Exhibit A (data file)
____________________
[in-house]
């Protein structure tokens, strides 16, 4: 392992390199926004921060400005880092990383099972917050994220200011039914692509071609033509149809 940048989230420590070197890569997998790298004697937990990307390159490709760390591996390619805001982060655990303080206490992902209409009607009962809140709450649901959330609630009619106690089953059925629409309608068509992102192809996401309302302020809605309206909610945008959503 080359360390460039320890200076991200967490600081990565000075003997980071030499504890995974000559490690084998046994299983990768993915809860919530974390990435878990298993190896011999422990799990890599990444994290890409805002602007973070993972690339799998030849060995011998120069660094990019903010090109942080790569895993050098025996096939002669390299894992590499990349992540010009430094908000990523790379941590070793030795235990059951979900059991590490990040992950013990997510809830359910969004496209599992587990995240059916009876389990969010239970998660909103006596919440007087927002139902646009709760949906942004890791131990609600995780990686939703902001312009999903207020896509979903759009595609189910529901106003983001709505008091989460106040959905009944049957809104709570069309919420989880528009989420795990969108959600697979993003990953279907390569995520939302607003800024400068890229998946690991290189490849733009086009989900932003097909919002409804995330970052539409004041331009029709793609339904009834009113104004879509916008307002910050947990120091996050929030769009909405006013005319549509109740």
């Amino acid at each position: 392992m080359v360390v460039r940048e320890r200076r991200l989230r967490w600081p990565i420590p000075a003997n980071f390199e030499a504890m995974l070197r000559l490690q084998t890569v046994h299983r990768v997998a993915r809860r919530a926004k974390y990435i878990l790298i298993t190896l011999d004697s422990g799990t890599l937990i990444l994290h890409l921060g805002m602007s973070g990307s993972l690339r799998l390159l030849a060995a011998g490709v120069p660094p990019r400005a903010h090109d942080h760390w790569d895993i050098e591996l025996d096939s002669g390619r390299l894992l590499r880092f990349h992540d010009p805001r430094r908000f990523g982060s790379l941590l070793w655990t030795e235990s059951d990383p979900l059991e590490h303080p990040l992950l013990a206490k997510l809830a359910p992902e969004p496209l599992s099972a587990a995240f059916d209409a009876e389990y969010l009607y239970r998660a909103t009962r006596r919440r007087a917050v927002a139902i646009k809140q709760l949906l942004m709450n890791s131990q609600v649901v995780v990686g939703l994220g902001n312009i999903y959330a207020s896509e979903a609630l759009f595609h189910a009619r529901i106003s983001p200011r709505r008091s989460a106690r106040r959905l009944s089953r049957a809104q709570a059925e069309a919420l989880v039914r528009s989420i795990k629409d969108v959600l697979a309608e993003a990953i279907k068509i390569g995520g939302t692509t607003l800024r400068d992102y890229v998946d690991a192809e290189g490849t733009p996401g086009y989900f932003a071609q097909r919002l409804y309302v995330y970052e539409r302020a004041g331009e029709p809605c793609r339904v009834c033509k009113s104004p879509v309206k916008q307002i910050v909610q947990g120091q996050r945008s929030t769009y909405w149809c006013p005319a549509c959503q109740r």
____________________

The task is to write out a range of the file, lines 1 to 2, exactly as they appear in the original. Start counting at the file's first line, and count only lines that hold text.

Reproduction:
[in-house]
């Protein structure tokens, strides 16, 4: 392992390199926004921060400005880092990383099972917050994220200011039914692509071609033509149809 940048989230420590070197890569997998790298004697937990990307390159490709760390591996390619805001982060655990303080206490992902209409009607009962809140709450649901959330609630009619106690089953059925629409309608068509992102192809996401309302302020809605309206909610945008959503 080359360390460039320890200076991200967490600081990565000075003997980071030499504890995974000559490690084998046994299983990768993915809860919530974390990435878990298993190896011999422990799990890599990444994290890409805002602007973070993972690339799998030849060995011998120069660094990019903010090109942080790569895993050098025996096939002669390299894992590499990349992540010009430094908000990523790379941590070793030795235990059951979900059991590490990040992950013990997510809830359910969004496209599992587990995240059916009876389990969010239970998660909103006596919440007087927002139902646009709760949906942004890791131990609600995780990686939703902001312009999903207020896509979903759009595609189910529901106003983001709505008091989460106040959905009944049957809104709570069309919420989880528009989420795990969108959600697979993003990953279907390569995520939302607003800024400068890229998946690991290189490849733009086009989900932003097909919002409804995330970052539409004041331009029709793609339904009834009113104004879509916008307002910050947990120091996050929030769009909405006013005319549509109740």